Chopping choppers

My dreams of working in television were formed back in the “good old days” By the time I got into the business the good old days were starting to wane. By the time I got out, the industry was on the precipice of what is happening to it currently – a paradigm-shifting retrenchment. Chopper

All the things we all worried about are happening right now, not the least of which is a massive bloodletting in the industry that is seeing staffs gutted as stations do more with less. Once you have a newsroom, adding newscasts doesn’t cost much when you’re not worried about some of the qualitative things we used to delude ourselves into worrying about.

With that said, one of the big cost centers the industry is targeting right now is helicopter time. It’s not an issue in small markets of course, but here in Seattle – all three of the OG affiliates are still flying choppers. I can’t help but wonder if thatís going to last much longer.

Chopper sharing agreements are already in place in larger markets like Dallas, Boston, Philadelphia and Chicago. Similar agreements are being hatched in New York and Los Angeles. While this current round of agreements involve Fox stations and a single OG, I don’t think market-wide sharing agreements are far off – especially in mid-sized markets like Seattle.

I worked for six years in the left (passenger) seat of a Jet Ranger II in Sacramento. We could not have done a credible job of covering that market without air support for reasons I won’t bore you with here. But a year after I left for Columbus, Ohio, the station lost the helicopter and got even more soundly spanked than usual by the competition.

Now though, the stakes are too high for a game of chicken. Seeing who will be the last man standing with a chopper, and a TV news operation for that matter, is too risky – so stations are starting to pool resources realizing that they’re not just trying to beat each other – they’re trying to save the market for TV news.

Frankly, a lot of the chopper shots we did could have been pooled. Three, three-man teams orbiting the same story never really made any sense. And for that matter, groups of cameras at court hearings, news conferences and other routine “news” events really don’t make much sense either. Let’s face it, most stations don’t have the human resources (and probably never did) to think that their staff is going to bring a unique perspective to a story. Please.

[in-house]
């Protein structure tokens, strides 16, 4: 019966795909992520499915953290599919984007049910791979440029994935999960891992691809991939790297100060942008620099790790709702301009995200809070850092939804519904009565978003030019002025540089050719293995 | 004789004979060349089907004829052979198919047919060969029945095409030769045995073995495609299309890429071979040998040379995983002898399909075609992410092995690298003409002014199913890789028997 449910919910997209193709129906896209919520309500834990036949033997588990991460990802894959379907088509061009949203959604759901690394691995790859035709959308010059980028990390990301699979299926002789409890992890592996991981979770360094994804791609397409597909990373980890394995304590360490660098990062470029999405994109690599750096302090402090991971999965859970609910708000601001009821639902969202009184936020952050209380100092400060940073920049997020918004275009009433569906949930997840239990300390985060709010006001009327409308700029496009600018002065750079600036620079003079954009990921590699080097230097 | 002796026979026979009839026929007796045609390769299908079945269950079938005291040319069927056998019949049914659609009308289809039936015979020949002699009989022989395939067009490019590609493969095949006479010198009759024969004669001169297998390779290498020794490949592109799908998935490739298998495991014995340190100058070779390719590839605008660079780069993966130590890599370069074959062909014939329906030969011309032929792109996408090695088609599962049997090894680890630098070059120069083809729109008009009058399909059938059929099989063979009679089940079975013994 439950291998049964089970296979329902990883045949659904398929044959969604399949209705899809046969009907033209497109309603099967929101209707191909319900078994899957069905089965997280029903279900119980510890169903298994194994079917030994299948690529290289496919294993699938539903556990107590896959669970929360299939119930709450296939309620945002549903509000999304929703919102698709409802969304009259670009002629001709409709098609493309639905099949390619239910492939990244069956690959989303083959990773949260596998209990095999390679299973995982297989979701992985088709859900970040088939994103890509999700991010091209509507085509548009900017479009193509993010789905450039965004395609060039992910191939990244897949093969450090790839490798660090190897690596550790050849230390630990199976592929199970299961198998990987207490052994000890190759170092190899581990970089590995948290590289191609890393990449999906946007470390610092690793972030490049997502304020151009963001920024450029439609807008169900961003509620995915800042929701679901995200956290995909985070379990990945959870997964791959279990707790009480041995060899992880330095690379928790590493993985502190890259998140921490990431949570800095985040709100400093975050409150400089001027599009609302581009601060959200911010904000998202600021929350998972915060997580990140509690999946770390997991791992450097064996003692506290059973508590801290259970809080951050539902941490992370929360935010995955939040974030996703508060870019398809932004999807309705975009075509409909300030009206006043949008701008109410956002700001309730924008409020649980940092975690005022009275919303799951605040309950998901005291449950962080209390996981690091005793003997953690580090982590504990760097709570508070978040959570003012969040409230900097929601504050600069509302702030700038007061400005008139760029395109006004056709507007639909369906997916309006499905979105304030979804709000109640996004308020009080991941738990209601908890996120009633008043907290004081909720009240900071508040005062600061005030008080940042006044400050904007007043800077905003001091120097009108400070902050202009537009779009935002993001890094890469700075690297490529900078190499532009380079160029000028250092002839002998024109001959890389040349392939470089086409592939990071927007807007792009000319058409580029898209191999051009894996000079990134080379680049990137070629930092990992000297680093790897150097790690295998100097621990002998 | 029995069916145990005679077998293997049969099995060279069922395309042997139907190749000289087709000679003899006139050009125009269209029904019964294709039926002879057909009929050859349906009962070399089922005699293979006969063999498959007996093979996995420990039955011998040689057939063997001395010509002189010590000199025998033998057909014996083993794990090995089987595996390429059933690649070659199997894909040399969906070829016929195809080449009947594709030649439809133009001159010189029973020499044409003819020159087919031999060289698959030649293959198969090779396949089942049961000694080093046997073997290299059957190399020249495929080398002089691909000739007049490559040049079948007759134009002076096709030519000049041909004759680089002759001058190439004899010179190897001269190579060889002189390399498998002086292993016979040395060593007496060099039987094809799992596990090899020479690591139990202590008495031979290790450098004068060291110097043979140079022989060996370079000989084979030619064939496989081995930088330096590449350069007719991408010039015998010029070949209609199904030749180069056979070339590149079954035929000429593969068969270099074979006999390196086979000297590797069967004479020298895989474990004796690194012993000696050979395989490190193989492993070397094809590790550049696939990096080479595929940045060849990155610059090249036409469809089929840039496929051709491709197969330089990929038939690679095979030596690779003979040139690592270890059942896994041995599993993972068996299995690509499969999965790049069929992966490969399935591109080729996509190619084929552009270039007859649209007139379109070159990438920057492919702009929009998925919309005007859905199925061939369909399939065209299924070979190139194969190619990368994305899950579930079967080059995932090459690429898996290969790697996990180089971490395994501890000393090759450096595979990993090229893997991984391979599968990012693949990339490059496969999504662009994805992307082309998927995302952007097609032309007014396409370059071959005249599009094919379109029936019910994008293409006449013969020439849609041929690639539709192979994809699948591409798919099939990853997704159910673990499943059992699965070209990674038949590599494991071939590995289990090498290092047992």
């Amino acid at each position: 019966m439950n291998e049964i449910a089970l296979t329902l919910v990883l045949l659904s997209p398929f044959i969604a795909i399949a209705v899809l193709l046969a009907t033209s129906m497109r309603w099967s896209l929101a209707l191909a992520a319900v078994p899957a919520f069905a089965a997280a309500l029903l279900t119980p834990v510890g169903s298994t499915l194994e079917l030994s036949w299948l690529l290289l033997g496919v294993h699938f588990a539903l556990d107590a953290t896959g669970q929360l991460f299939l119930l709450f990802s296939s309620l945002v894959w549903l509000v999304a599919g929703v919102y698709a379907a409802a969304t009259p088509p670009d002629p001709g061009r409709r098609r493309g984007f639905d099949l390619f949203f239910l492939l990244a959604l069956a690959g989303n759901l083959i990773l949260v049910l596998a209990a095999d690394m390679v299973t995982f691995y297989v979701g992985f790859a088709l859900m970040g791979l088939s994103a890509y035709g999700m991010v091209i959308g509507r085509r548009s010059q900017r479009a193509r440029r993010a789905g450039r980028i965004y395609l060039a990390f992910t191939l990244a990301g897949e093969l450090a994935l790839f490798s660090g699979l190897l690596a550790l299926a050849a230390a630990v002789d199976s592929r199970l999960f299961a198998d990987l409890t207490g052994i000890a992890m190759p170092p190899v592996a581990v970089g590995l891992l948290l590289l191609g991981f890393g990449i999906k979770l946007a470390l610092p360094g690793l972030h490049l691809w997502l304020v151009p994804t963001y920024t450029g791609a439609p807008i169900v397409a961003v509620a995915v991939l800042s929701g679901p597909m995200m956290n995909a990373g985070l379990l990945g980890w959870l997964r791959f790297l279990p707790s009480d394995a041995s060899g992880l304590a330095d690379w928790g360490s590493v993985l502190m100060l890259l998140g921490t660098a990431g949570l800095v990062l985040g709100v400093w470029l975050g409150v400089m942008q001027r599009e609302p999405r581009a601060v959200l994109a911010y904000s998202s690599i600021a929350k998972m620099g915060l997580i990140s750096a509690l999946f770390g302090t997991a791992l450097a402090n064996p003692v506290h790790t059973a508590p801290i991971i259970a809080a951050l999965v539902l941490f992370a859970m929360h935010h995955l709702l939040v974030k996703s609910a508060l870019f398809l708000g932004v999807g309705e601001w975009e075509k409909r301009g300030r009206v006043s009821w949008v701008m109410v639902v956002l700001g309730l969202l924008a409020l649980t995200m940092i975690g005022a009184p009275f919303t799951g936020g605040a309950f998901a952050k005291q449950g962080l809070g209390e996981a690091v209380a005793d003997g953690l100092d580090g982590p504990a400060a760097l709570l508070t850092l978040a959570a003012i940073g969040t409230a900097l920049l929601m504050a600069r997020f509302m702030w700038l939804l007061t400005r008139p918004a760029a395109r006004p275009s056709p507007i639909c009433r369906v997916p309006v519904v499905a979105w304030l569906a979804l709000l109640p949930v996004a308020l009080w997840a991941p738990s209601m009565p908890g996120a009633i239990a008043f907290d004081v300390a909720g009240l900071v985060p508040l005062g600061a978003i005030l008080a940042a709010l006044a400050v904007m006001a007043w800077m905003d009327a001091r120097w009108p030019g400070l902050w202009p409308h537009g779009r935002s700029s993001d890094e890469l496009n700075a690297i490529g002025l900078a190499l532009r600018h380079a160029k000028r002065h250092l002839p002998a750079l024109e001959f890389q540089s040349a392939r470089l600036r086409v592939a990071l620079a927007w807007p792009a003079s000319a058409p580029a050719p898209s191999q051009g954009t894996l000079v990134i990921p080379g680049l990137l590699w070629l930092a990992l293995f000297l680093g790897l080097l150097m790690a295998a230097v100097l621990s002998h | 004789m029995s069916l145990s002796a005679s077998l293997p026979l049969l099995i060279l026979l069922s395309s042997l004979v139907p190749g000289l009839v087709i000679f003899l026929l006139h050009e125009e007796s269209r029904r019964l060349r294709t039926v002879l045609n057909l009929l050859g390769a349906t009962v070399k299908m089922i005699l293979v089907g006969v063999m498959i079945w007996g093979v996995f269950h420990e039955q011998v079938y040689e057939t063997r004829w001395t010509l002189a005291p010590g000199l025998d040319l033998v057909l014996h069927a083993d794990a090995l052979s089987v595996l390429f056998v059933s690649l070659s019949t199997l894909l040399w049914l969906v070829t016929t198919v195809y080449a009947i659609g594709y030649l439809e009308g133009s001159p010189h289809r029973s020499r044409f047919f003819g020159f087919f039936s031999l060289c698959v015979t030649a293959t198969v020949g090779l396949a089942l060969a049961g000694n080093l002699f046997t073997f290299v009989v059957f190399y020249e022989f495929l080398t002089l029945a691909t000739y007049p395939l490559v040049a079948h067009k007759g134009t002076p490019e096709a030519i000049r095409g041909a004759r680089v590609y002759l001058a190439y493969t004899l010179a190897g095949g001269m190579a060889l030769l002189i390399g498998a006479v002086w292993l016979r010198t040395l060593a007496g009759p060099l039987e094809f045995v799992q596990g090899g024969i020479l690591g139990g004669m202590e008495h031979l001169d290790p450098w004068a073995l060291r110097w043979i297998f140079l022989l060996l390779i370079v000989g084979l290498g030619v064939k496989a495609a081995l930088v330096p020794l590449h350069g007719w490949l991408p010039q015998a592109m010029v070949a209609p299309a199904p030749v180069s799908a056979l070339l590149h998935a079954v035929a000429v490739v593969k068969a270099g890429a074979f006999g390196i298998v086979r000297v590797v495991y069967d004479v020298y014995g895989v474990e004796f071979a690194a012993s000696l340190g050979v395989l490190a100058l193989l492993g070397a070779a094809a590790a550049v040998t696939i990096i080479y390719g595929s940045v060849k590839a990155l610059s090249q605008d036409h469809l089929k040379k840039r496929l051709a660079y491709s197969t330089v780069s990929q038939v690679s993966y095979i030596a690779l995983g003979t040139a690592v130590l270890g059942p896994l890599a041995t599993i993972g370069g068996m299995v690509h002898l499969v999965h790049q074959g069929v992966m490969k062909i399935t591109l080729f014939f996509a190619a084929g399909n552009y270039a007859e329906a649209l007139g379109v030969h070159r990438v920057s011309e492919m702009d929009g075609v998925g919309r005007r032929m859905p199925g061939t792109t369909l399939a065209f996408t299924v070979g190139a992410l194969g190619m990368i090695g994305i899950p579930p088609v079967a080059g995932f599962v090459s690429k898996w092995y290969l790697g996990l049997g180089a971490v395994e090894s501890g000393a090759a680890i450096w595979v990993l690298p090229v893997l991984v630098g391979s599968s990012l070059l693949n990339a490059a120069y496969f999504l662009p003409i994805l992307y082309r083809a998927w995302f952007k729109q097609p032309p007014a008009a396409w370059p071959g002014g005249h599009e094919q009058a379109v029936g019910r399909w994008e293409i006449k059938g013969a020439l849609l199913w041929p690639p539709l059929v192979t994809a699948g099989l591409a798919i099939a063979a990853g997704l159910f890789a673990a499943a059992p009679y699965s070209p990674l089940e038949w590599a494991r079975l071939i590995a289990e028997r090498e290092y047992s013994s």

Truly creative presentation, exclusive reporting or meaningful investigative work in TV news was always scarce, and is soon to become rare – and this comes from a guy who loved it, and still does.

Is it worth sending a Greg Palmer (RIP), or a Bryan Johnson to a story with his own resources for a unique take? Heck yes. Is it justified in 90% of the other cases? Nope. Not in this environment. Just don’t have the ponies – which means, writers.

So look for not only pooled helicopters, but pooled on-the-ground news gathering too. The days of calling a news conference and having to set up a riser, mult-box and mic podium are probably on their way out. Heck, plan on shooting your own news conference and uploading it to a “news server” somewhere. Content sharing is coming on a much larger scale and in ways we can’t imagine yet.

So what’s my larger point? That station resources should be increasingly “spent” only on content that differentiates you from the competition – not only your news competition, but your programming competition too.

If that doesn’t exist – if something other than two people behind a desk reading the same stories the same way canít be invented – then these “bad old days” could last a long time.